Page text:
August 10 2011 at 5:30 PM Report abuse +1 rate up rate down Reply
guyfromqueens

I think the financial institutions, WHO KNEW EXACTLY WHAT THEY WERE DOING WHEN THEY CREATED THE RECESSION WE HAVE BEEN IN, should bail out the United States of the national debt as well as all students of the student loans they very cleverly encouraged them to obtain.

August 10 2011 at 5:12 PM Report abuse rate up rate down Reply
1 reply to guyfromqueens's comment
crimeslawyer

If these students are that stupid they shouldn't go to college anyway.

August 10 2011 at 5:59 PM Report abuse +1 rate up rate down Reply
akrzyston

While it may seem an over simplification, the fact is that the government and business leaders have for decades ignored this core problem. Instead of focusing on growing personal incomes, leaders have engaged in endless debate over the efficacy of various government programs while continuing to fund a myriad of overlapping government subsidies by borrowing ever more money. Meanwhile Real Earned Incomes have declined.

The Real Earned Income per Adult has decreased by -8% from $29,370 in 2000 to $27,020 in 2009. The Median (typical) Household Income decrease by over -5% during the same time period (source US Census). This decline is unprecedented since the Great Depression.

August 10 2011 at 4:42 PM Report abuse rate up rate down Reply
akrzyston

While it may seem an over simplification, the fact is that the government and business leaders have for decades ignored this core problem. Instead of focusing on growing personal incomes, leaders have engaged in endless debate over the efficacy of various government programs while continuing to fund a myriad of overlapping government subsidies by borrowing ever more money. Meanwhile Real Earned Incomes have declined.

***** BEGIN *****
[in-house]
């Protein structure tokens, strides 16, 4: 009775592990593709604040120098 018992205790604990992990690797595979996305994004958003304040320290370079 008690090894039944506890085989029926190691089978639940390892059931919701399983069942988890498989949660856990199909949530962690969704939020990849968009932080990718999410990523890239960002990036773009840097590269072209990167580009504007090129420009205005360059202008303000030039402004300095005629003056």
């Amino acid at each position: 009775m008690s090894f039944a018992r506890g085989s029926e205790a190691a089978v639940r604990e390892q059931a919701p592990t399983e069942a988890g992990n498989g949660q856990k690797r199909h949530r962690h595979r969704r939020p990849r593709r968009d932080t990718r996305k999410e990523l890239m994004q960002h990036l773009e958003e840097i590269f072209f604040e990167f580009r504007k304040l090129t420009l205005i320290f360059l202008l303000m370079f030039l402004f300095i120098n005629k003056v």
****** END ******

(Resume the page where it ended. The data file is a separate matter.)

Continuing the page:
The Real Earned Income per Adult has decreased by -8% from $29,370 in 2000 to $27,020 in 2009. The Median (typical) Household Income decrease by over -5% during the same time period (source US Census). This decline is unprecedented since the Great Depression. Alex Krzyston

August 10 2011 at 4:42 PM Report abuse rate up rate down Reply
SPQR

Where did the money go? I didn't get it. We could be in for the big one here. There would be no help at all from anyone. How could the world be broke? ohh....we got robbed! Obama had a chance to fix the stock market and he didn't. SO the big piles of money are buying bonds? forcing the price of gold up! Looks like they will force the price of oil back up too.
If Americans were unwilling to spend before ...guess what....now there will be no spending at all now. I smell a revolution too..and it stinks. Next step is stop paying taxes of course if you had any money left the banks will steal that too. This time it won't be the kids in the streets taking tvs. It will be the old people who are armed to the teeth taking to the streets. S**t and I just wanted to go fishing.

August 10 2011 at 4:25 PM Report abuse rate up rate down Reply
kolblh

Raise the freaking interest rate, it's not working by keeping it low. More people suffer in earnings than profit. Bernanke